Non-alcoholic fatty liver disease mortality risk can be predicted using the steatosis, activity, and fibrosis (SAF) score. It is well known that patients with non-alcoholic fatty liver disease (NAFLD) are at a higher risk of death, so researchers and doctors have been long searching for a way to predict mortality. Finally, a scoring system has been developed for predicting a patient’s risk of mortality.
Lead study author Dr. Hannes Hagström explained, “We suspected that steatosis, activity, and fibrosis were important to overall risk, but we wanted to validate their impact on mortality over a long-term follow-up period through a validated and simple scoring system. This new analysis is vital in showing the link between severe non-alcoholic fatty liver disease and mortality, which is an important measure, given that this is the most common liver disease worldwide.”
The researchers used data from 139 patients with NAFLD. All the biopsies were classified using the new SAF scoring system. Data on overall mortality was taken from a national population register. People were followed up on average for 26 years.
At baseline, 69 patients had severe NAFLD and 35 patients had mild to moderate condition. Of the 70 subjects who died during follow-up, 59 percent were previously classified as having a severe form of NAFLD.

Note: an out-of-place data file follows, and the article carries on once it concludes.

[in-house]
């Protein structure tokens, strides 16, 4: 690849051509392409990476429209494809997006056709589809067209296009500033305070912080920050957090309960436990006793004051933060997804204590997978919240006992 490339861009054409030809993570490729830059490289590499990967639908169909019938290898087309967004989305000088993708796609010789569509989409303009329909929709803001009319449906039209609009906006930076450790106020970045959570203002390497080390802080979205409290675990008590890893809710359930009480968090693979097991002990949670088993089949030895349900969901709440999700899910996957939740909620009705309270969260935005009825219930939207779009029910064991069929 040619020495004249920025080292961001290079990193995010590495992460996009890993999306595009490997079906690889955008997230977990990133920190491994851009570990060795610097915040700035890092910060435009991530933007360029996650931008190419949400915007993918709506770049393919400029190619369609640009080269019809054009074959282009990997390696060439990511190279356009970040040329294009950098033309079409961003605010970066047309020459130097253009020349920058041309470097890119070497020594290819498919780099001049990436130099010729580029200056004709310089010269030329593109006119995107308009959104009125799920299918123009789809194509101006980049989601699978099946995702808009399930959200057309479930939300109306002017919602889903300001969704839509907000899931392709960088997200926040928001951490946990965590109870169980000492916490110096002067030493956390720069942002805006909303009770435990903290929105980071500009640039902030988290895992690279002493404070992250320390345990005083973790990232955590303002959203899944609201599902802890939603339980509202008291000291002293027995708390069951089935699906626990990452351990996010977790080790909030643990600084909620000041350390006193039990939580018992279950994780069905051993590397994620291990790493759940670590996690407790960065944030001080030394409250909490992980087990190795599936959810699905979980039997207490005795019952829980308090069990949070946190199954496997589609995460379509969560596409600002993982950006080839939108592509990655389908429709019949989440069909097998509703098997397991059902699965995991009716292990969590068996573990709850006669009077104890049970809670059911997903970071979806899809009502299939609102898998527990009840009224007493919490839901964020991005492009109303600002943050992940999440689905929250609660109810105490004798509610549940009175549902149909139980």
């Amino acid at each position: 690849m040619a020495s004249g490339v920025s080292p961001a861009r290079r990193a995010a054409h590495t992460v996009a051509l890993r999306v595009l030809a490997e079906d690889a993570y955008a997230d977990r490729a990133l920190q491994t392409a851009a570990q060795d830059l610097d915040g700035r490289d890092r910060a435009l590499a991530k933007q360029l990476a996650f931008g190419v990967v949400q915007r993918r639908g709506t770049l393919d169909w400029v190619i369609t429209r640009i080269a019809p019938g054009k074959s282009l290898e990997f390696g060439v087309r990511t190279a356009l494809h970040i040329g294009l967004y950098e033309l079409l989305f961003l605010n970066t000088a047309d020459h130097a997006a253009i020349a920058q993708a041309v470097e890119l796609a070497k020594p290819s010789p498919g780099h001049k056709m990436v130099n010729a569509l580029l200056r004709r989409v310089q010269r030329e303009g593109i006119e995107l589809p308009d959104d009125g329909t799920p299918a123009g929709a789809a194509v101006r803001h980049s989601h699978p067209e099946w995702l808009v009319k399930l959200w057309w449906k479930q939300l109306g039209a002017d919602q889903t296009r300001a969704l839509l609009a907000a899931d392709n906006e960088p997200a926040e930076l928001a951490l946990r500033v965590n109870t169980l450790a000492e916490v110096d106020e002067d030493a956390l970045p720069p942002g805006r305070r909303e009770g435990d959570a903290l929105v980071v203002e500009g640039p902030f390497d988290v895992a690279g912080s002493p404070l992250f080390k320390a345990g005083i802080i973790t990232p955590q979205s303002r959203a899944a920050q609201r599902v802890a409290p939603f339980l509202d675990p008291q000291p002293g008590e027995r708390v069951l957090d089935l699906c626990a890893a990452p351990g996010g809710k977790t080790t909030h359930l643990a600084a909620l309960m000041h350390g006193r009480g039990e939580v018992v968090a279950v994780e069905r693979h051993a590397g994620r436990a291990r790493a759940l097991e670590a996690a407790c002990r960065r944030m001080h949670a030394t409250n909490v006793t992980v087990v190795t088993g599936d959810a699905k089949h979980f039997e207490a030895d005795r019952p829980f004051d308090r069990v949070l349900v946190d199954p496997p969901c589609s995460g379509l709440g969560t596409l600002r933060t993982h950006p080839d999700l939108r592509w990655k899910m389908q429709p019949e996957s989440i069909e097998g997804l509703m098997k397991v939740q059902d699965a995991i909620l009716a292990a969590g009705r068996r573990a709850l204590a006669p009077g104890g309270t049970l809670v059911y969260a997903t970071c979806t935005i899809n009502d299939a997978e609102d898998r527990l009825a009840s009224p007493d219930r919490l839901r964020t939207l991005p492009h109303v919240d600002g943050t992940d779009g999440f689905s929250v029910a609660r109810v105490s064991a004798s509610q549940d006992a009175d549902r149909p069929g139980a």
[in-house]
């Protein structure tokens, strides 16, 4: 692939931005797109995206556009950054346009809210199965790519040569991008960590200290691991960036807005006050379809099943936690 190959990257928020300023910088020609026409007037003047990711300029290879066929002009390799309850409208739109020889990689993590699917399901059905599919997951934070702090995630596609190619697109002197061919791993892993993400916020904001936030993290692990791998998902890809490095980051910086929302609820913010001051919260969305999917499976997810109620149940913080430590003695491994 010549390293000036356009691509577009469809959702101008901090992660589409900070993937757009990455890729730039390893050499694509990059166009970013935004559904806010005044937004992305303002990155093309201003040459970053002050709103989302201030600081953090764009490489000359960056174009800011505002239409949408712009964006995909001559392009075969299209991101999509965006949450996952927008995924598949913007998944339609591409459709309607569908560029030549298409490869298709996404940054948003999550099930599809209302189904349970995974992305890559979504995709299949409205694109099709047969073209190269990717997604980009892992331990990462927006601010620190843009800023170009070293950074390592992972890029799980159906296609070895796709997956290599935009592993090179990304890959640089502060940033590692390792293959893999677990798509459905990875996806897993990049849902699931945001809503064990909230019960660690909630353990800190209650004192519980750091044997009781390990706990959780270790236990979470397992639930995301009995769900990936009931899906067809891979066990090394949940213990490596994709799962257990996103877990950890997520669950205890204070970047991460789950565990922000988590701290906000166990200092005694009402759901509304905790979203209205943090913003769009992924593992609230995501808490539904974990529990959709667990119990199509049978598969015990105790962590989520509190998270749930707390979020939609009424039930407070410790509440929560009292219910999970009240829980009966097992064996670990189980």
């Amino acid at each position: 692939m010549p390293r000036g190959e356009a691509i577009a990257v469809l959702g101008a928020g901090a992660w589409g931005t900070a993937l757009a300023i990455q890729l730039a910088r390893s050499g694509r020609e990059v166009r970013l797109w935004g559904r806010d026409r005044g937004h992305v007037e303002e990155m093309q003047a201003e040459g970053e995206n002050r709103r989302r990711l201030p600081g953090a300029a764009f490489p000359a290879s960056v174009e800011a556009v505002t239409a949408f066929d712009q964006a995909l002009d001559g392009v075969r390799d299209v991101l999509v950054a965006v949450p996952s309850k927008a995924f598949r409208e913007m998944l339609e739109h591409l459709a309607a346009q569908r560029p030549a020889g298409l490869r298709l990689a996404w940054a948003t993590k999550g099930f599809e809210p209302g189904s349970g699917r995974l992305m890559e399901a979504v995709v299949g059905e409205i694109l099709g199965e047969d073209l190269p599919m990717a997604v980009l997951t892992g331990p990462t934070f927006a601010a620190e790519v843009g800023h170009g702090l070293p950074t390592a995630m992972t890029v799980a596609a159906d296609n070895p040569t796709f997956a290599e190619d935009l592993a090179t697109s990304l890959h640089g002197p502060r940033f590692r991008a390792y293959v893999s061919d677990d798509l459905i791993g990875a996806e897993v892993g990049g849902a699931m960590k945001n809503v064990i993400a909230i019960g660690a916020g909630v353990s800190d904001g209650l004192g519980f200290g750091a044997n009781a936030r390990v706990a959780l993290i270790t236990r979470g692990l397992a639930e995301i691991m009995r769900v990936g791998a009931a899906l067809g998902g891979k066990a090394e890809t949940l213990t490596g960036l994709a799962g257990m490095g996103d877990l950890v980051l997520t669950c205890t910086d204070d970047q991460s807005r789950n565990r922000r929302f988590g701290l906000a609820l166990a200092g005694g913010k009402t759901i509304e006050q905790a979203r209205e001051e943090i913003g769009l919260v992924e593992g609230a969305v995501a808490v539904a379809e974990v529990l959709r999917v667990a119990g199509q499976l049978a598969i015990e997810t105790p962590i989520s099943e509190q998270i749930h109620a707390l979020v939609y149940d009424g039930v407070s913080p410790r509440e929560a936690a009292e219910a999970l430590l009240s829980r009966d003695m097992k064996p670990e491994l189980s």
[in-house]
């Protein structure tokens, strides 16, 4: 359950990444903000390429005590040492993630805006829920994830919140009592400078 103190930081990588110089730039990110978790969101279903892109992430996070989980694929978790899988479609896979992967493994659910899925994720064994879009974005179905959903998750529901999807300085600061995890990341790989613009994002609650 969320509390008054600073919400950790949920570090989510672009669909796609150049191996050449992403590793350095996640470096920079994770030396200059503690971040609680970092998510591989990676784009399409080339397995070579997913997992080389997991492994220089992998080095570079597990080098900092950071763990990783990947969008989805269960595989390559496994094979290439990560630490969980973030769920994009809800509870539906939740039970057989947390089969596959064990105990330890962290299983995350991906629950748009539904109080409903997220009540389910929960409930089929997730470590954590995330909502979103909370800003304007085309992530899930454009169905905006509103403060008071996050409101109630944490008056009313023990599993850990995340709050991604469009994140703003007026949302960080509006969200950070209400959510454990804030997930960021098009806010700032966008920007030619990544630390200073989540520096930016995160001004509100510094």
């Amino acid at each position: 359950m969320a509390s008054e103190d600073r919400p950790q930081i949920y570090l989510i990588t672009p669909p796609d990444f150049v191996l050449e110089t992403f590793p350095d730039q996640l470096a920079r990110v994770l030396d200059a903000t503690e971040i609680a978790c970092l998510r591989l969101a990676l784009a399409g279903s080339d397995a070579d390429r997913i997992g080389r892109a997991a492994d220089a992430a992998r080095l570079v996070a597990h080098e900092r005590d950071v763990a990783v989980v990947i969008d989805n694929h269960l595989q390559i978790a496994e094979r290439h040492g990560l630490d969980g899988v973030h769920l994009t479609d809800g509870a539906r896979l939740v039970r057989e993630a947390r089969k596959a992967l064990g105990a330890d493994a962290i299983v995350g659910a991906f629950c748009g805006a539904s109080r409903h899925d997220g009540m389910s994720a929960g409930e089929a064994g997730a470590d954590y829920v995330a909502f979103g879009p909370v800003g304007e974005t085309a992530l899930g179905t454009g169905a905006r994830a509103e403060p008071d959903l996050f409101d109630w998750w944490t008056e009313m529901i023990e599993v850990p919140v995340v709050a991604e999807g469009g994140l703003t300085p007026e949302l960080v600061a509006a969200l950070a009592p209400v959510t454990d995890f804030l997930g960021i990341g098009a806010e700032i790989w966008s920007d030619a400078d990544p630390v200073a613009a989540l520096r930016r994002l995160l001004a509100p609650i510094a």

Professor Laurent Caster explained, “This long-term study demonstrates the importance of having sufficient follow-up periods for patients with NAFLD. This is an important step forward for the medical community in being able to identify the patients who are at most risk of death from the disease.”
New guidelines have been released on non-alcoholic fatty liver disease, suggesting that obese children aged nine to 11 be screened for NAFLD. The American Academy of Pediatrics outlined 27 new guidelines regarding the treatment, diagnosis, screening, and long-term care of NAFLD.
In the report, the authors explained, “It has rapidly evolved into the most common liver disease seen in the pediatric population and is a management challenge for general pediatric practitioners, subspecialists, and for health systems.”
“Screening for NAFLD is appropriate because it can be detected prior to the onset of irreversible, end-stage liver disease. Identification of children with NAFLD is important because effective treatment is available.”
Children will be required to undergo additional testing, including biopsies, to check for the presence of fat deposits and rule out other conditions.
Treatment options for NAFLD include dietary changes and increasing physical activity levels. Based on the guidelines, “no currently available medications or supplements are recommended to treat NAFLD because none have been proven to benefit the majority of NAFLD patients,” the authors wrote.
Only certain adolescents with severe health issues should be considered for bariatric surgery.